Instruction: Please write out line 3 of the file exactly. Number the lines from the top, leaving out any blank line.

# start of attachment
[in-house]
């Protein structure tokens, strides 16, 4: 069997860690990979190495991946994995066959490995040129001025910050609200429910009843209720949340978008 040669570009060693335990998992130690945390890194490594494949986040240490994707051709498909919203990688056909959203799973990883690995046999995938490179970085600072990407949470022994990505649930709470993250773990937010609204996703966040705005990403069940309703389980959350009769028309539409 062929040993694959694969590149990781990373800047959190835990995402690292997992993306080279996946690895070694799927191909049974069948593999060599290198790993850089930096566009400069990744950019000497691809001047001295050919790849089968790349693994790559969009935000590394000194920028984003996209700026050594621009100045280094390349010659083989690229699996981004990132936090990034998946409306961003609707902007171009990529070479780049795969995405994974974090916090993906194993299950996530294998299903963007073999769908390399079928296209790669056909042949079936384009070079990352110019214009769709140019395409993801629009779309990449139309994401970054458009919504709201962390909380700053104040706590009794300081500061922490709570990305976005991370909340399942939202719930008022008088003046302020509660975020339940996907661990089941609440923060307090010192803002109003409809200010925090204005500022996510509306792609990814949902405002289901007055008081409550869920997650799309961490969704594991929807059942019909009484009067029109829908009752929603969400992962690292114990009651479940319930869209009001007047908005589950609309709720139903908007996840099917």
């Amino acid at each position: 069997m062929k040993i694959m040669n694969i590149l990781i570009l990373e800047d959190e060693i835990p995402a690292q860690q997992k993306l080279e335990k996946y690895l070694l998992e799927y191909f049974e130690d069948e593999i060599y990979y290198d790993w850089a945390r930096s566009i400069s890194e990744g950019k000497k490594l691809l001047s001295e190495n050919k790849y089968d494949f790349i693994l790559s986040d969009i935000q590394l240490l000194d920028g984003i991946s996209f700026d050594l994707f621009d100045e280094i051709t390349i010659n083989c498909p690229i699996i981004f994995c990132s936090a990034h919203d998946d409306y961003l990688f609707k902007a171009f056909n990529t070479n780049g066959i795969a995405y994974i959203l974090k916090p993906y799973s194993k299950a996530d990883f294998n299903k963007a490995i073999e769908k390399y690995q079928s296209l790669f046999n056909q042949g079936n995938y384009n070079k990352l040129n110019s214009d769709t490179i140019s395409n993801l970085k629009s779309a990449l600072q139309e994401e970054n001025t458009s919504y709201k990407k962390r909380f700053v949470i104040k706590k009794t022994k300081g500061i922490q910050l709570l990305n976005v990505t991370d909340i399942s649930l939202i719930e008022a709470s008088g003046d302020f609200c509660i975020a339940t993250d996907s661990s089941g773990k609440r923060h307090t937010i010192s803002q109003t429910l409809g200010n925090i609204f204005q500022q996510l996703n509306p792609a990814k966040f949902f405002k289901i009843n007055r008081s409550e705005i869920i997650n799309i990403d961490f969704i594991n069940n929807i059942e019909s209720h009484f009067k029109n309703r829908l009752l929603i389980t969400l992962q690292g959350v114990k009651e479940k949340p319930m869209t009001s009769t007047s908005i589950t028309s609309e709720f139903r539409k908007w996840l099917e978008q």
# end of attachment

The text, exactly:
């Amino acid at each position: 069997m062929k040993i694959m040669n694969i590149l990781i570009l990373e800047d959190e060693i835990p995402a690292q860690q997992k993306l080279e335990k996946y690895l070694l998992e799927y191909f049974e130690d069948e593999i060599y990979y290198d790993w850089a945390r930096s566009i400069s890194e990744g950019k000497k490594l691809l001047s001295e190495n050919k790849y089968d494949f790349i693994l790559s986040d969009i935000q590394l240490l000194d920028g984003i991946s996209f700026d050594l994707f621009d100045e280094i051709t390349i010659n083989c498909p690229i699996i981004f994995c990132s936090a990034h919203d998946d409306y961003l990688f609707k902007a171009f056909n990529t070479n780049g066959i795969a995405y994974i959203l974090k916090p993906y799973s194993k299950a996530d990883f294998n299903k963007a490995i073999e769908k390399y690995q079928s296209l790669f046999n056909q042949g079936n995938y384009n070079k990352l040129n110019s214009d769709t490179i140019s395409n993801l970085k629009s779309a990449l600072q139309e994401e970054n001025t458009s919504y709201k990407k962390r909380f700053v949470i104040k706590k009794t022994k300081g500061i922490q910050l709570l990305n976005v990505t991370d909340i399942s649930l939202i719930e008022a709470s008088g003046d302020f609200c509660i975020a339940t993250d996907s661990s089941g773990k609440r923060h307090t937010i010192s803002q109003t429910l409809g200010n925090i609204f204005q500022q996510l996703n509306p792609a990814k966040f949902f405002k289901i009843n007055r008081s409550e705005i869920i997650n799309i990403d961490f969704i594991n069940n929807i059942e019909s209720h009484f009067k029109n309703r829908l009752l929603i389980t969400l992962q690292g959350v114990k009651e479940k949340p319930m869209t009001s009769t007047s908005i589950t028309s609309e709720f139903r539409k908007w996840l099917e978008q």